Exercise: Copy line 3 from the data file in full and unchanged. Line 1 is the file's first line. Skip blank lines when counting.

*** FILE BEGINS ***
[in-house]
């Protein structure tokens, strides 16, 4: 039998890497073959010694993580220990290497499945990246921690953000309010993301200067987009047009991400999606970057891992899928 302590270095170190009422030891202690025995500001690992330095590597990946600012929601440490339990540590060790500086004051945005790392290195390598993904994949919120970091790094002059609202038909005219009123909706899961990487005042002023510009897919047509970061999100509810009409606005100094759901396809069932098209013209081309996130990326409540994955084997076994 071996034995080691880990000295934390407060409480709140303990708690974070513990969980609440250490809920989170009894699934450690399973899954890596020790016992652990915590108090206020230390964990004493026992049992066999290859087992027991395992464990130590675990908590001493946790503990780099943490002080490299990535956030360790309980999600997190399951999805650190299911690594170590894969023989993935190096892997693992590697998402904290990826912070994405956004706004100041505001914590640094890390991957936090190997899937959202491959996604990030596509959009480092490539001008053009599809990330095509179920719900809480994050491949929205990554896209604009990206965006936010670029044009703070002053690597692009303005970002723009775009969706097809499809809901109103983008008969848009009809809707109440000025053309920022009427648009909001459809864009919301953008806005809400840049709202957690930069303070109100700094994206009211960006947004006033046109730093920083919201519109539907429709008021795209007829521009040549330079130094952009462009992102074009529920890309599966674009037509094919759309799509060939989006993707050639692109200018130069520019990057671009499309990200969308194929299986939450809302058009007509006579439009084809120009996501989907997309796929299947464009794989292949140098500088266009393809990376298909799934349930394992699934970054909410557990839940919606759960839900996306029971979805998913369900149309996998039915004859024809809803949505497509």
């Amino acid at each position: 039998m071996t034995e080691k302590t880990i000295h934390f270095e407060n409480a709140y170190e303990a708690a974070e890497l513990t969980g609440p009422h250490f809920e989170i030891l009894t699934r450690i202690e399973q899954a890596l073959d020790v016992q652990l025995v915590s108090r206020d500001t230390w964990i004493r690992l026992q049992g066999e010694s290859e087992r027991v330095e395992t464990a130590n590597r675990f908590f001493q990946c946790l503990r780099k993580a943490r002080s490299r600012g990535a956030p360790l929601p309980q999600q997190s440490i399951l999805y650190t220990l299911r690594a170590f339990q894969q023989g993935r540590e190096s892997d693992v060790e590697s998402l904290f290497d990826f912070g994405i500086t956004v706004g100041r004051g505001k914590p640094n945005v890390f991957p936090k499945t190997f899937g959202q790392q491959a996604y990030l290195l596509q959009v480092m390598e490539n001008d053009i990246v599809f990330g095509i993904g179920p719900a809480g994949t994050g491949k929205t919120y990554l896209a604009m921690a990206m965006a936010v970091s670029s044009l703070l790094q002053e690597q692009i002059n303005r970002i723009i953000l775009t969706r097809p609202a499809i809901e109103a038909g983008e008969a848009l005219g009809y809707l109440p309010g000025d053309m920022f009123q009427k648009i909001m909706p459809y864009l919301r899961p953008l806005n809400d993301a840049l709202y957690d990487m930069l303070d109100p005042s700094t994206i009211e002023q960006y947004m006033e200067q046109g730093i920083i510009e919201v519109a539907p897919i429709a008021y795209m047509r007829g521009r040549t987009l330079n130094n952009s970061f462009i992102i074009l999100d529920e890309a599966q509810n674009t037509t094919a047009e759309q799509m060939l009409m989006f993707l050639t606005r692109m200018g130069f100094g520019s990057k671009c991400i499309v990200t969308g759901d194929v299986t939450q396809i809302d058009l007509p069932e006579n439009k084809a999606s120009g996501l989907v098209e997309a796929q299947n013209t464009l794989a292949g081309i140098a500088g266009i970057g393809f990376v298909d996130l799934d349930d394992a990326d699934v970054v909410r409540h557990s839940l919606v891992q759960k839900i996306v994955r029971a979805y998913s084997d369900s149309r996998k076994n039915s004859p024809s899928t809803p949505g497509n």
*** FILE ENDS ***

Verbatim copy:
């Amino acid at each position: 039998m071996t034995e080691k302590t880990i000295h934390f270095e407060n409480a709140y170190e303990a708690a974070e890497l513990t969980g609440p009422h250490f809920e989170i030891l009894t699934r450690i202690e399973q899954a890596l073959d020790v016992q652990l025995v915590s108090r206020d500001t230390w964990i004493r690992l026992q049992g066999e010694s290859e087992r027991v330095e395992t464990a130590n590597r675990f908590f001493q990946c946790l503990r780099k993580a943490r002080s490299r600012g990535a956030p360790l929601p309980q999600q997190s440490i399951l999805y650190t220990l299911r690594a170590f339990q894969q023989g993935r540590e190096s892997d693992v060790e590697s998402l904290f290497d990826f912070g994405i500086t956004v706004g100041r004051g505001k914590p640094n945005v890390f991957p936090k499945t190997f899937g959202q790392q491959a996604y990030l290195l596509q959009v480092m390598e490539n001008d053009i990246v599809f990330g095509i993904g179920p719900a809480g994949t994050g491949k929205t919120y990554l896209a604009m921690a990206m965006a936010v970091s670029s044009l703070l790094q002053e690597q692009i002059n303005r970002i723009i953000l775009t969706r097809p609202a499809i809901e109103a038909g983008e008969a848009l005219g009809y809707l109440p309010g000025d053309m920022f009123q009427k648009i909001m909706p459809y864009l919301r899961p953008l806005n809400d993301a840049l709202y957690d990487m930069l303070d109100p005042s700094t994206i009211e002023q960006y947004m006033e200067q046109g730093i920083i510009e919201v519109a539907p897919i429709a008021y795209m047509r007829g521009r040549t987009l330079n130094n952009s970061f462009i992102i074009l999100d529920e890309a599966q509810n674009t037509t094919a047009e759309q799509m060939l009409m989006f993707l050639t606005r692109m200018g130069f100094g520019s990057k671009c991400i499309v990200t969308g759901d194929v299986t939450q396809i809302d058009l007509p069932e006579n439009k084809a999606s120009g996501l989907v098209e997309a796929q299947n013209t464009l794989a292949g081309i140098a500088g266009i970057g393809f990376v298909d996130l799934d349930d394992a990326d699934v970054v909410r409540h557990s839940l919606v891992q759960k839900i996306v994955r029971a979805y998913s084997d369900s149309r996998k076994n039915s004859p024809s899928t809803p949505g497509n």